see + do
Concierge.com's insider take:
Punctuating the lagoons around Venice are a few islets that are well worth visiting—and they can all be reached by vaporetto. Torcello was a city long before Venice itself (though it's hard to imagine this empty, atmospheric marsh had a 14th-century population of 20,000). All that remains now, apart from a handful of houses, is the cathedral of Santa Maria Assunta, home to some spectacular 11th- and 12th-century mosaics, and a campanile offering peerless views over the northern lagoon.
Burano (pictured) was once an island of lace-makers. Though only a few artisans keep the craft alive today, it's remembered in the Museo del Merletto in the main piazza, Galuppi (39-041-730-034). The most striking thing about Burano is its brightly painted houses; locals claim the tradition began so that fishermen could spot their homes easily (although most of Burano's dwellings aren't visible from the lagoon).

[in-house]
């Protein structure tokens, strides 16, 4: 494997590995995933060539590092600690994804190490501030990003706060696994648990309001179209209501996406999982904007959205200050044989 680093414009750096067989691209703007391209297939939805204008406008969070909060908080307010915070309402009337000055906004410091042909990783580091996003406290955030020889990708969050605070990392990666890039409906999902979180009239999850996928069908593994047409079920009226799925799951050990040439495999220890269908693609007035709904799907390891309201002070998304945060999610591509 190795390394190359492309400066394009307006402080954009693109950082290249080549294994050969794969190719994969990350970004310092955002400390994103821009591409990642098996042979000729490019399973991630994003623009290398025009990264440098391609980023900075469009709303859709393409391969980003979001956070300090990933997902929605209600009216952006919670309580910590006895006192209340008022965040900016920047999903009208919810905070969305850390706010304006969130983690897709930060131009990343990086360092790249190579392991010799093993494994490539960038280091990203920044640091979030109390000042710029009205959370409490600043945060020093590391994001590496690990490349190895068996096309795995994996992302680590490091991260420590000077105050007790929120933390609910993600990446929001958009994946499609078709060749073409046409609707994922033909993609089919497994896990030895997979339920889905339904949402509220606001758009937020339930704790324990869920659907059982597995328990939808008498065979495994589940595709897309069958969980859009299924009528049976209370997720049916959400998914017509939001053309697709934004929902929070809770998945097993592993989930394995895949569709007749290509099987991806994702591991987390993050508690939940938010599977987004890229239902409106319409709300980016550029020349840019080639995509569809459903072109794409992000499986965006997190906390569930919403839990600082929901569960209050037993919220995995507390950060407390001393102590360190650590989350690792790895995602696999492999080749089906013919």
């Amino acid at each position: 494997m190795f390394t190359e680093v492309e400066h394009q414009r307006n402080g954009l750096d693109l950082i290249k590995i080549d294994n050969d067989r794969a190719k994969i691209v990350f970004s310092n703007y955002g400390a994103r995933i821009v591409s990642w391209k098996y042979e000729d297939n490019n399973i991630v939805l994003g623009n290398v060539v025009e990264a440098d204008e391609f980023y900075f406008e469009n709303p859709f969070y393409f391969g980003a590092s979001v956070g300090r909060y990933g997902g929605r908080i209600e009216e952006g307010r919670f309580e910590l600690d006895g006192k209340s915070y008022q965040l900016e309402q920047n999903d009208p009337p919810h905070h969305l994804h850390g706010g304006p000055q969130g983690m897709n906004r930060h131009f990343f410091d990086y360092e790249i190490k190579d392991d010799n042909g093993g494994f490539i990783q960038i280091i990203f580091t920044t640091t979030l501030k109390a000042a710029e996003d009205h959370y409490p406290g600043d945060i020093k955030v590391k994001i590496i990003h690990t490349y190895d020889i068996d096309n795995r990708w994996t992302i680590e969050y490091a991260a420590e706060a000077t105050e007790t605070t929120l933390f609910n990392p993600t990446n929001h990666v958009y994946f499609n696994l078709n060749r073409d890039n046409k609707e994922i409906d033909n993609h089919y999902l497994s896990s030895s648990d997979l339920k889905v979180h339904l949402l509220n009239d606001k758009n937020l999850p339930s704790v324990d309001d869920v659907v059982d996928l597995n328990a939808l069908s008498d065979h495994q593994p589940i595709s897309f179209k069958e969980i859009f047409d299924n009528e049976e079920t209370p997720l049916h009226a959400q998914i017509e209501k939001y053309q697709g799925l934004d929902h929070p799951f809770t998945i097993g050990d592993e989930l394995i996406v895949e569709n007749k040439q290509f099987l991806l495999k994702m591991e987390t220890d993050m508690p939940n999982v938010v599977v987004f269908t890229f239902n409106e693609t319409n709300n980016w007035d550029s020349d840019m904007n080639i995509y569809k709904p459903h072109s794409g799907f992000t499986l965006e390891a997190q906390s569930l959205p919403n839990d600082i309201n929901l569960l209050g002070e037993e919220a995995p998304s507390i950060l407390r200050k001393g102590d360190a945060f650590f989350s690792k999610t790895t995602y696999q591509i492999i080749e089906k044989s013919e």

Glassblowing is the famous specialty on bustling Murano, where all the city's furnaces were transferred in the 13th century to curb outbreaks of fire. Among the factory-made glass tack and the lines of tourists taking showroom tours, there are some true glass artists still working their molten-sand miracles here. There's also a stunningly beautiful painting by Giovanni Bellini in the church of San Pietro Martire, and a fascinating glimpse into the world of glassblowing in the Museo dell'Arte Vetrario (39-041-739-586).